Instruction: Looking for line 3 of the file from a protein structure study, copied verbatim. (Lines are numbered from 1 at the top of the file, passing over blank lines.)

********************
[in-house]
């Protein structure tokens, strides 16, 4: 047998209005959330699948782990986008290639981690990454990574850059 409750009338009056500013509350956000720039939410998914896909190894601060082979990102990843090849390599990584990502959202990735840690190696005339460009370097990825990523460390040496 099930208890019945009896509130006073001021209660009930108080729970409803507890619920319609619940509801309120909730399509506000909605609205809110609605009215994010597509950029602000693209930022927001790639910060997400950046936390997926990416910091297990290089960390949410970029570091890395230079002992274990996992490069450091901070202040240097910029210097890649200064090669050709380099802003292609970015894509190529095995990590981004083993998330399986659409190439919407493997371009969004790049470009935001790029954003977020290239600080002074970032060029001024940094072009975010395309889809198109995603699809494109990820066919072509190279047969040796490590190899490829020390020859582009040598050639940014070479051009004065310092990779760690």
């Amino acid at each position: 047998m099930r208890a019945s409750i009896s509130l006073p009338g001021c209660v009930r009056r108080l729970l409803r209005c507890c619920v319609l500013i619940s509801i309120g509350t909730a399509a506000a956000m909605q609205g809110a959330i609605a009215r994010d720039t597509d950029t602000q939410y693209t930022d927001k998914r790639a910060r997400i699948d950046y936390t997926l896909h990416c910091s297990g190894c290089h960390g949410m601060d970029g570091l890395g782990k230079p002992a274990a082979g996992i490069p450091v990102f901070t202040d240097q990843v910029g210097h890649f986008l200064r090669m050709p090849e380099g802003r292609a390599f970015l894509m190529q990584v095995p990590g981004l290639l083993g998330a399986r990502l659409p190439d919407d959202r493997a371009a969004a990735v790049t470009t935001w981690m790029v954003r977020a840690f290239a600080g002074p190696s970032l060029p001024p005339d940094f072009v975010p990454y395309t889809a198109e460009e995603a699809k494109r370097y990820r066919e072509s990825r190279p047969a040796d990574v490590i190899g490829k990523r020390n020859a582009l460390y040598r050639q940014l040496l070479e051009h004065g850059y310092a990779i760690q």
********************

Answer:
């Amino acid at each position: 047998m099930r208890a019945s409750i009896s509130l006073p009338g001021c209660v009930r009056r108080l729970l409803r209005c507890c619920v319609l500013i619940s509801i309120g509350t909730a399509a506000a956000m909605q609205g809110a959330i609605a009215r994010d720039t597509d950029t602000q939410y693209t930022d927001k998914r790639a910060r997400i699948d950046y936390t997926l896909h990416c910091s297990g190894c290089h960390g949410m601060d970029g570091l890395g782990k230079p002992a274990a082979g996992i490069p450091v990102f901070t202040d240097q990843v910029g210097h890649f986008l200064r090669m050709p090849e380099g802003r292609a390599f970015l894509m190529q990584v095995p990590g981004l290639l083993g998330a399986r990502l659409p190439d919407d959202r493997a371009a969004a990735v790049t470009t935001w981690m790029v954003r977020a840690f290239a600080g002074p190696s970032l060029p001024p005339d940094f072009v975010p990454y395309t889809a198109e460009e995603a699809k494109r370097y990820r066919e072509s990825r190279p047969a040796d990574v490590i190899g490829k990523r020390n020859a582009l460390y040598r050639q940014l040496l070479e051009h004065g850059y310092a990779i760690q």